A pyramid for the people - a visit to the Jumex Museum by David Chipperfield Architects
Diary of a visit to the museum hosting an exhibition by Jeff Koons. Mexico City, 17th September 2019.
It is a hot and sunny morning towards the end of summer and I slowly walk up the Bulevar Miguel de Cervantes Saavedra when suddenly the Jumex Museum appears on my right, occupying a triangular plot in between the big avenue and an old railway. I imagine the old trains transporting the barley grains to the beer factory located a little bit further west where they produce Modelo, Corona and other Mexican beers.
Jumex is a popular Mexican juice company that, through its foundation, has become one of the major patrons in the art world since the 90s under the direction of Eugenio Lopez Alonso, the only heir of the juice empire. The museum opened in 2013, was designed by David Chipperfield Architects and promotes contemporary art of the biggest calibre.
The building reminds me of the Aztec pyramids, just in this case it steps upside down. Each step defines a different exhibition space. It presents itself as a serene and calm block, a jewel box cladded with massive Mexican travertine tiles from Xalapa of a light and creamy colour. A few big openings expose the people visiting the building which help one understand the scale of the construction.
Trying to escape from the heat I walk around the front of the building and go up to the podium where the museum rests. Like an ancient temple it detaches itself from the surroundings, allowing oneself that pleasure of the slightly elevated point of view. A continuous concrete bench limits the space from which to observe the urban chaos of cars and people rushing some meters below.
A few steps across this piazza and I enter the museum. The access is resolved by means of an intermediate space between the outdoors and the indoors, covered but open, very appropriate for the local climate. I cross the line defined by the round and big concrete columns. The shade of the building hovering over the podium provides a kind feeling of freshness. An air of austere elegance defines the space.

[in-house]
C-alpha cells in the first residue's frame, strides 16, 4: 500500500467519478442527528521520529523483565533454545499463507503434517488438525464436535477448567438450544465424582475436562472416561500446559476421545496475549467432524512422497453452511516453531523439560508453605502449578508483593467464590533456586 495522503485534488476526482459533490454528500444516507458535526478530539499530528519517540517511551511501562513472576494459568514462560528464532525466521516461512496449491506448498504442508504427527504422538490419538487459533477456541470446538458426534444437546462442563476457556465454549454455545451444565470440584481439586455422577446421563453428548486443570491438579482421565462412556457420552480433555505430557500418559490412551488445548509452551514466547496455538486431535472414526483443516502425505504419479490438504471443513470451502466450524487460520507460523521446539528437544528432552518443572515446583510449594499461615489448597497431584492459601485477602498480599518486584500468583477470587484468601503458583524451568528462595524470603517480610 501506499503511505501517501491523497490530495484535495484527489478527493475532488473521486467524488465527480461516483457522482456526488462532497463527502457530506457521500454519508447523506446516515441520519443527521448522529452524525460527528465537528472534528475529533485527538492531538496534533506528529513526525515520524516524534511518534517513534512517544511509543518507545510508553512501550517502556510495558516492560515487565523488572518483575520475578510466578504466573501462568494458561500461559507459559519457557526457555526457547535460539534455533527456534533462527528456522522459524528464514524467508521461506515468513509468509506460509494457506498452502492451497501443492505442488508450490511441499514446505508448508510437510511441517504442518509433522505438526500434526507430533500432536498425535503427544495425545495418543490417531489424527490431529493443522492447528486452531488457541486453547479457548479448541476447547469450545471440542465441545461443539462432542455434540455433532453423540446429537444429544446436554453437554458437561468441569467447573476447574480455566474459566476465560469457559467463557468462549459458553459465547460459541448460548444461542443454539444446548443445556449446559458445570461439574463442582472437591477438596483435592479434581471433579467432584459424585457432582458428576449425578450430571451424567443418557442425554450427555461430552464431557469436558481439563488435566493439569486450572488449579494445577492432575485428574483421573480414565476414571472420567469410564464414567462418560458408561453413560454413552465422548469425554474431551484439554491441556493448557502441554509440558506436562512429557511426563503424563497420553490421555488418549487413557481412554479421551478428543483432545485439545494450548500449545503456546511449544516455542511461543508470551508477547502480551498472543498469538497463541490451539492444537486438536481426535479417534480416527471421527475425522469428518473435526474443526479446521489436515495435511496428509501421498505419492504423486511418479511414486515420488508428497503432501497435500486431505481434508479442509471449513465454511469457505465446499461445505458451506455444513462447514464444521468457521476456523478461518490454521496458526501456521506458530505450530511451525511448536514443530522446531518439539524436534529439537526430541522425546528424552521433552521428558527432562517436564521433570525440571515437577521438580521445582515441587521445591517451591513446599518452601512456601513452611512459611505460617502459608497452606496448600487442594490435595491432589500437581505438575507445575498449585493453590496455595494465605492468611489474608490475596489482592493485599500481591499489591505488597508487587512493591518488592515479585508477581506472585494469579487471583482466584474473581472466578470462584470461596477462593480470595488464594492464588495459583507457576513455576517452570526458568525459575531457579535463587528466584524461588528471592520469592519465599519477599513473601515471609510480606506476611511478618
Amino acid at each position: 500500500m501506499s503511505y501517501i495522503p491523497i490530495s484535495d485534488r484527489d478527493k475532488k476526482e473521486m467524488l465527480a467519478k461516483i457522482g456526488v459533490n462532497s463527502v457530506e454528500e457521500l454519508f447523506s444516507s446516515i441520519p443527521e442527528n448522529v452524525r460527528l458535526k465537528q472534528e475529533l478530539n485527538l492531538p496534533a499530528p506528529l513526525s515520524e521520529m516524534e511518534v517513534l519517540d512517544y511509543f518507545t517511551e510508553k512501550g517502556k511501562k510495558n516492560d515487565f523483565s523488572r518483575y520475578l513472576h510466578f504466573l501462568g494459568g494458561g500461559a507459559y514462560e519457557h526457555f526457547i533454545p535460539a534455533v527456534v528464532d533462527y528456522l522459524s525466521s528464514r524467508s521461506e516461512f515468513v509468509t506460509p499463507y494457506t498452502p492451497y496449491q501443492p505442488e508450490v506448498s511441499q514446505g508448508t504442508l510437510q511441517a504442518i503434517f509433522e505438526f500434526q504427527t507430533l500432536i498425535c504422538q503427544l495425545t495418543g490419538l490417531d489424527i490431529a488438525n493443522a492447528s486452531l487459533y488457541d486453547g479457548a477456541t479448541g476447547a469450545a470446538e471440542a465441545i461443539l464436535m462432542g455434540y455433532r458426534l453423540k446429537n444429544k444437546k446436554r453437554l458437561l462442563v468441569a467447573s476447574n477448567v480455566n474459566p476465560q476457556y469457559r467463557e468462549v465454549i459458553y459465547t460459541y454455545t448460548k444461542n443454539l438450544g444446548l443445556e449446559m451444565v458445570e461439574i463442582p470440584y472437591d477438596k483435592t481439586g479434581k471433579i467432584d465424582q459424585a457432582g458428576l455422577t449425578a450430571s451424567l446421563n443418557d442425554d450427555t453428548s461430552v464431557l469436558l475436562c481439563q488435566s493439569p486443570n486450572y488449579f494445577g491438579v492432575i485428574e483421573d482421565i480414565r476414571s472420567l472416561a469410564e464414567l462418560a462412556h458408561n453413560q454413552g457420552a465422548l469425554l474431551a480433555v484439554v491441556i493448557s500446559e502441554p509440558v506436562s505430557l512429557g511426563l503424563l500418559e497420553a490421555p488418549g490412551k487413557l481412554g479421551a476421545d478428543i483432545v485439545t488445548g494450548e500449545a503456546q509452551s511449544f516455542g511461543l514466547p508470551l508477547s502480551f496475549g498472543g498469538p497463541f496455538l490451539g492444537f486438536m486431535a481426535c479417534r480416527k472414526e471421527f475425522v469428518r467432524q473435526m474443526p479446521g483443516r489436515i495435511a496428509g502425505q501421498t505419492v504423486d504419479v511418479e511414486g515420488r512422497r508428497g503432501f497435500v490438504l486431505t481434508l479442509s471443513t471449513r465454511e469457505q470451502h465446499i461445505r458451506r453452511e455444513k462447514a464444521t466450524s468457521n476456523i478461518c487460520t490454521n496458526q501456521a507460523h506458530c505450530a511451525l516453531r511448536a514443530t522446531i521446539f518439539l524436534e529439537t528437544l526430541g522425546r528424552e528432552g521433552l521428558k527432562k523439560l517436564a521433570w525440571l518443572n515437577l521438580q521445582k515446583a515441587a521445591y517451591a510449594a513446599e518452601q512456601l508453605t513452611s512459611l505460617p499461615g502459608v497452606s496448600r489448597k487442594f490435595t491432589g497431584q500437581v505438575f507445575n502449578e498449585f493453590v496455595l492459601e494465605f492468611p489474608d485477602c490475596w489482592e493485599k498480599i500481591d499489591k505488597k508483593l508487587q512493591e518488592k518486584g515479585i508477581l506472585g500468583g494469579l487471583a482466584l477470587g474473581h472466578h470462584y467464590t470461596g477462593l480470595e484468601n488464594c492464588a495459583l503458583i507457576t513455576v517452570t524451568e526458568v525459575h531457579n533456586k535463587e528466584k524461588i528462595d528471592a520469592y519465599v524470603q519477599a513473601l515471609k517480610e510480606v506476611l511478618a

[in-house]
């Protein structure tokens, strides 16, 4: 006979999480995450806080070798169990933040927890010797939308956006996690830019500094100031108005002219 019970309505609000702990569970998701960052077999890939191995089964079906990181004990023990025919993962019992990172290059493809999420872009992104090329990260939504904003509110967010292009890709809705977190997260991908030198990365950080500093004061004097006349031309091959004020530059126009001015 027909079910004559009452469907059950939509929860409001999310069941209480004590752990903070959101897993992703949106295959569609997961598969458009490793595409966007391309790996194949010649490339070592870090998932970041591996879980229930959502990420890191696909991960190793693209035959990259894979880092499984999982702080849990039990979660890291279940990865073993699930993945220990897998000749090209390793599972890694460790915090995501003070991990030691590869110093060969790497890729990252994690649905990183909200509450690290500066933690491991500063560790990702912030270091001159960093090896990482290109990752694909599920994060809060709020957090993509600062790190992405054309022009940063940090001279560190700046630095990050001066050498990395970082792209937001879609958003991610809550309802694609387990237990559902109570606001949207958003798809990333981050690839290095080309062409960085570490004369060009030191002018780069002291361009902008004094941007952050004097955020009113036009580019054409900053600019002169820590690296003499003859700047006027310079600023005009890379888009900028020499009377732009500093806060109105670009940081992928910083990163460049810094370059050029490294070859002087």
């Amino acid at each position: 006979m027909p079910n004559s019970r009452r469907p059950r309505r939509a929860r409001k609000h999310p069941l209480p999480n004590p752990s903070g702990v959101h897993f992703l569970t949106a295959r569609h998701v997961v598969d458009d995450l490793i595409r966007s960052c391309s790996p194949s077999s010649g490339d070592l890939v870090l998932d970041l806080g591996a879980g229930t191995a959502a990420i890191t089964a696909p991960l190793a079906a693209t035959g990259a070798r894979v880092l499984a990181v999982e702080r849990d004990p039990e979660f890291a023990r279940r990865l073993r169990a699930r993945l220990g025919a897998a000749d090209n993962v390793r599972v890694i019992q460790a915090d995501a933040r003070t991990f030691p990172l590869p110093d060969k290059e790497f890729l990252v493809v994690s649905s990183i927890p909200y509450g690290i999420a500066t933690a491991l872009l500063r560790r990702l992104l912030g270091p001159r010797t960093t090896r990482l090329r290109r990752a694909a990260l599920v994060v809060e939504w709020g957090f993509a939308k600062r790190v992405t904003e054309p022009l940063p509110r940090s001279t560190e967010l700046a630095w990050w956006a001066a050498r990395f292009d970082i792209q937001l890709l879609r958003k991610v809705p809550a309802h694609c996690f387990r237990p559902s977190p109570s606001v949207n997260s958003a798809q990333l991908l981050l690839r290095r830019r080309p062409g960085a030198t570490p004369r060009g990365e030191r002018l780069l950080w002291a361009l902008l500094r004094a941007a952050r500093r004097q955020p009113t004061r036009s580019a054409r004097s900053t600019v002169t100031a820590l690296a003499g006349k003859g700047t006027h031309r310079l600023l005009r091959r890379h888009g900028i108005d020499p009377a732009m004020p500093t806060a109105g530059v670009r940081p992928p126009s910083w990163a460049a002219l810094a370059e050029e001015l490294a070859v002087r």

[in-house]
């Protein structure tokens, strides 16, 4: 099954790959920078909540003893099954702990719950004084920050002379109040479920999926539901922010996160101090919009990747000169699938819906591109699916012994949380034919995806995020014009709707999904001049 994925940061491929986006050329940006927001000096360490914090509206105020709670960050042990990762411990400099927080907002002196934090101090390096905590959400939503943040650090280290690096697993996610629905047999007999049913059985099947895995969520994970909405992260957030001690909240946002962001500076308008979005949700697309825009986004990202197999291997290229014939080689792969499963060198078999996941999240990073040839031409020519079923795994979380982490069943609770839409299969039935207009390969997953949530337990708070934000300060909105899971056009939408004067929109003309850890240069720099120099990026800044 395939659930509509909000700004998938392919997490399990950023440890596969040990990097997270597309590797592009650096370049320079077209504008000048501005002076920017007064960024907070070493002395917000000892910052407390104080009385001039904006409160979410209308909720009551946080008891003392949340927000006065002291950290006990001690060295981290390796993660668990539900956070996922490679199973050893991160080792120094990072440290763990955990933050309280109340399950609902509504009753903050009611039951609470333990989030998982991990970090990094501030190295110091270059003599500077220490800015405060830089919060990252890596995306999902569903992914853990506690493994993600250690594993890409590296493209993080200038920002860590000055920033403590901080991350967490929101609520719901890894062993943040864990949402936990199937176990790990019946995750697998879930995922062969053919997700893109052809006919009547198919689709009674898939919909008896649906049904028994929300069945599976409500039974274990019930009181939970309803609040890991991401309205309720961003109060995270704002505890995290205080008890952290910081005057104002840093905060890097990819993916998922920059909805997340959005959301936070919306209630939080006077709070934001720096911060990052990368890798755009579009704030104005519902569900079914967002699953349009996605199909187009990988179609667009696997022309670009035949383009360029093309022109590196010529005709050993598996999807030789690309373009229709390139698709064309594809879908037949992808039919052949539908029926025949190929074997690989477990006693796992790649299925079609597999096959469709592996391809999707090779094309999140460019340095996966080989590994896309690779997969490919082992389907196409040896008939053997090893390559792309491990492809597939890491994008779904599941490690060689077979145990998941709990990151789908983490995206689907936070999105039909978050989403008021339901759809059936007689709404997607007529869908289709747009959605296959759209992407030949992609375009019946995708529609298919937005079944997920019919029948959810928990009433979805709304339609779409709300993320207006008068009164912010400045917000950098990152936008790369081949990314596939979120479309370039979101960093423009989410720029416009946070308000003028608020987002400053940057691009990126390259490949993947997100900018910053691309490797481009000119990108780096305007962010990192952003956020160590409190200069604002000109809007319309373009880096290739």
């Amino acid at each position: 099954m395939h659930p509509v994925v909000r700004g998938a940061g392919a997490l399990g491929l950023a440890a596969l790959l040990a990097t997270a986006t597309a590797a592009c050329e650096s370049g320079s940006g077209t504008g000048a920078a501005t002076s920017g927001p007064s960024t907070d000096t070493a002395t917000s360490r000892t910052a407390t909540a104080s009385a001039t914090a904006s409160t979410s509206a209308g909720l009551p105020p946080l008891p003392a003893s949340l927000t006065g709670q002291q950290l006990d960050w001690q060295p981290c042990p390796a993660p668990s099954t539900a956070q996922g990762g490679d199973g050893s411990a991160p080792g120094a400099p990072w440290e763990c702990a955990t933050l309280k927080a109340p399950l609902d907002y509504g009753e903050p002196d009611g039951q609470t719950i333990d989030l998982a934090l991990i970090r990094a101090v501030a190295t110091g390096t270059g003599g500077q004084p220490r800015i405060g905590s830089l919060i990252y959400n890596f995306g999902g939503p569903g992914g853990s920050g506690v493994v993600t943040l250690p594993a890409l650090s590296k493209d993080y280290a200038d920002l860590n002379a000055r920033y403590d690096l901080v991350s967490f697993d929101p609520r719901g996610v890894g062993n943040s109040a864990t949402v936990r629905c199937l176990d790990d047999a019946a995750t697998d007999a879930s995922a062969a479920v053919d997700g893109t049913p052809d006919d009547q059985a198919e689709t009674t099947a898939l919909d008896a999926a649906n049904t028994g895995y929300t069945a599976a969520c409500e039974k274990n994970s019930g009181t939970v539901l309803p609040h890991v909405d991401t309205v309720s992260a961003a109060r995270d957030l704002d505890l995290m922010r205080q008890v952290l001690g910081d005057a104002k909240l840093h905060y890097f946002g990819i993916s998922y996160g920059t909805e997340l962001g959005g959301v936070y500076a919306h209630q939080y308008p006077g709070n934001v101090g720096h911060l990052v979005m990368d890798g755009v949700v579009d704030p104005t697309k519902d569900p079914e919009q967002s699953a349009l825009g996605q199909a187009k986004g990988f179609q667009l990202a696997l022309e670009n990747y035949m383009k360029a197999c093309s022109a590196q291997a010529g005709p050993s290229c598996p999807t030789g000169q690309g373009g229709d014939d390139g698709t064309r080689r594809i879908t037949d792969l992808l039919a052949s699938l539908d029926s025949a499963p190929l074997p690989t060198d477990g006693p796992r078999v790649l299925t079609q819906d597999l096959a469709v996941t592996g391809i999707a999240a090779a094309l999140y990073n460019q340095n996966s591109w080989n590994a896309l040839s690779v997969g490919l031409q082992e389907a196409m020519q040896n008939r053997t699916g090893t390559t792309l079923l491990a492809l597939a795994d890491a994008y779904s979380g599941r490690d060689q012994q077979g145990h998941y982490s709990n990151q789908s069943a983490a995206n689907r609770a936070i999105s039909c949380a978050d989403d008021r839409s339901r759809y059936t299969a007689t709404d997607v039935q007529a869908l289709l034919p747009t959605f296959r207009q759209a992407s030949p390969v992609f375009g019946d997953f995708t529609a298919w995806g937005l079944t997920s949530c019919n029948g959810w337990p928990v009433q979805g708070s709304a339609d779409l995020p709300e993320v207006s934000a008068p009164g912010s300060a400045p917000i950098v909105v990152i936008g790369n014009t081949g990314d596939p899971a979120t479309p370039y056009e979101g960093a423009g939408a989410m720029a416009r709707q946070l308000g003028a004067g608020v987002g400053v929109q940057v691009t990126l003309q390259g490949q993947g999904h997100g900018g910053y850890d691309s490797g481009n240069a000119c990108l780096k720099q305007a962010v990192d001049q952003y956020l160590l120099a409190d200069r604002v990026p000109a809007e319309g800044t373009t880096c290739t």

Looking back to the outside one can’t help but remembering my visit some time ago to the Barcelona Pavilion by Mies Van der Rohe. The travertine, the glass walls with the steel joinery, the perimeter bench, the podium, all relates back to Mies. I then turn around and start the visit by taking the lift to the third floor after buying the surprisingly cheap ticket. Thirty pesos, which equals to a couple of humble “tacos al pastor”. I can’t believe that one can visit an exhibition exploring the parallelism between the work of Jeff Koons and Marcel Duchamp for that price.
Each exhibition space floor has different lighting and height, which offers variety for artists and curators alike. The top floor is the biggest and tallest of the three. It is covered by the sequence of saw-tooth sky lights that enlighten the space from above with a sort of misty light and give the museum a scaled up atelier image from the outside. The second floor is the shortest and the only opening has been blanked off for the show, turning the room into a concealed container letting the art be the protagonist.
Down on the first floor the city reveals itself again. The light invades the entire floor through the full height glass panes, and the surrounding gallery, with its balconies on the four sides, frames the views of the environment, providing the visitor with a comfortable safeguard from where to observe the life in the busy square below.
I take the stairs down once again and avoid the temptation of finishing my visit at the shop and restaurant in the lobby – the latter run by Michelin-starred chef Enrique Olvera - and venture down to the basement. And my effort is rewarded. Preceding the most elegant toilet ever built in a museum there is a small exhibition room covered with a carpet of multi-coloured marble stripes created by Martin Creed. It felt like discovering the secret room behind the hidden door. An authentic wonder chamber inside the pyramid that Jumex built as an offering to the people.